Connective tissue dysfunction in vulvodynia is often missed, and needs to be treated.

Confused about connective tissue? Picture a whole lot of fruit in a plastic bag, sitting in a bowl of jelly.

apricots, plums, grapes and so on. The fruit can be moved and jiggled around within the jelly, even within the plastic bag.

Now imagine a several layers of cling wrap around each piece of fruit. The wrinkles of the cling wrap stick to each other. The fruit doesn’t move so well. The jelly doesn’t get swished around so much, and hardens up.

Your muscles and organs are the fruit, and the connective tissue is the cling wrap.

If it gets tight and thick, it restricts movement. Any restriction of movement in your body, whether in muscles, skin, nerves or organs, can create dysfunction and pain. (The jelly is what is called the interstitial fluid of your body – the fluid you never noticed unless it increases, causing swelling and possibly pain and even abdominal bloating).

The connective tissue around the organs is called visceral connective tissue. Treatment of this connective tissue is known as visceral manipulation, and can be a very useful component of treatment of vulvodynia and chronic pelvic pain.

A specific type of connective tissue restriction will be very familiar to you:

The most common type of connective tissue restriction is a scar.

When scars are deeper in the body, they are often called adhesions (but they are the same thing by a fancier name). Connective tissue mobilisation is a brilliantly effective technique for tight scars and adhesions, which are sometimes playing a part in vulvodynia (especially when there has been surgery, such as an episiotomy or Caesarean scar, or endometriosis).

What does connective tissue mobilisation (CTM) feel like?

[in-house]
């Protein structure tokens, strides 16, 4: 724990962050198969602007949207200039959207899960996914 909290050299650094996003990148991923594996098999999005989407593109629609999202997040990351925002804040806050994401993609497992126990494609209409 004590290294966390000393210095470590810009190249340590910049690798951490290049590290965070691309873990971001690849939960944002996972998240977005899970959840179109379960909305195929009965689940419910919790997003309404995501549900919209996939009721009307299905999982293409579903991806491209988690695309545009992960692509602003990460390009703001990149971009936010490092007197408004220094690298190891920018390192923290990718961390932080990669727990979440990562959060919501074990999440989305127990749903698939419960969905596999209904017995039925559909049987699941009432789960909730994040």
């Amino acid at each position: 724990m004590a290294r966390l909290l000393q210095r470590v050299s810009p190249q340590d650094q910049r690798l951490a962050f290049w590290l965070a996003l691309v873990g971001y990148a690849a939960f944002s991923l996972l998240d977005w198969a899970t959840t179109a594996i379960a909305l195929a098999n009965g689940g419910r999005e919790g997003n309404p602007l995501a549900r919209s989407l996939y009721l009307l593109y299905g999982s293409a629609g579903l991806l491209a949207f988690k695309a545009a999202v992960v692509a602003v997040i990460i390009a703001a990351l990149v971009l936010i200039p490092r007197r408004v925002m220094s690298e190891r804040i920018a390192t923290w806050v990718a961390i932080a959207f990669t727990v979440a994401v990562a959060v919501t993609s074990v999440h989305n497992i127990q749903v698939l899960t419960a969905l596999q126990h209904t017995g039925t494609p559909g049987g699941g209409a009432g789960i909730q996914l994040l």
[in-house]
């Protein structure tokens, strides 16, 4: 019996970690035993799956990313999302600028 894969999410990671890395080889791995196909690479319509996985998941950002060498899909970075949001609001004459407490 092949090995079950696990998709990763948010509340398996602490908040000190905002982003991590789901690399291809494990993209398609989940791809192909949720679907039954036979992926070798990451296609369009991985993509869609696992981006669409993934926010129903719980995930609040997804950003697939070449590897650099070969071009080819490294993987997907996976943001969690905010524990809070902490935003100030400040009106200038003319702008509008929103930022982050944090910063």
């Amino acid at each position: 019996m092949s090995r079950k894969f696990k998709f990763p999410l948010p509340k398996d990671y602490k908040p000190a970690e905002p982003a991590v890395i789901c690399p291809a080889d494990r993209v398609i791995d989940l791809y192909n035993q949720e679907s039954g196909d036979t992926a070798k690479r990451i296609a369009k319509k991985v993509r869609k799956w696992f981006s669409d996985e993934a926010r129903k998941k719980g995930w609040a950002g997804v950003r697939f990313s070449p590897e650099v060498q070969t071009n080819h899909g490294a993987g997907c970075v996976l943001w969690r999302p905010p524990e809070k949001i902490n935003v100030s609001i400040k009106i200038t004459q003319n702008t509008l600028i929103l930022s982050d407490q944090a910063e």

CTM feels like a skin-rolling type of massage. It can be very relaxing and soothing. It can also be quite uncomfortable, especially when there is dysfunction. In fact, if CTM doesn’t feel that comfortable, it’s probably a good sign you’ll benefit from it! Sometimes one side of your body will feel fine and the other uncomfortable – guess which one needs the treatment?

However, slow and gentle is the key. Too much CTM too soon can stir you up – irritate local nerves, irritate the skin, even cause bruising. But the right kind and amount of CTM is wonderful for freeing up tight tissues and helping them move the way they should, improving circulation and skin condition and helping to desensitise your nervous system. The health professional treating your connective tissue should therefore be very familiar with your condition – and especially with central sensitisation – and plenty of experience in treating it.

Getting treatment for vulvodynia?

Make sure you ask whether your connective tissue has been checked, and if it would benefit from treatment. Treating your muscles, nervous system and connective tissue together and restoring their normal movement and function will get you the best results.

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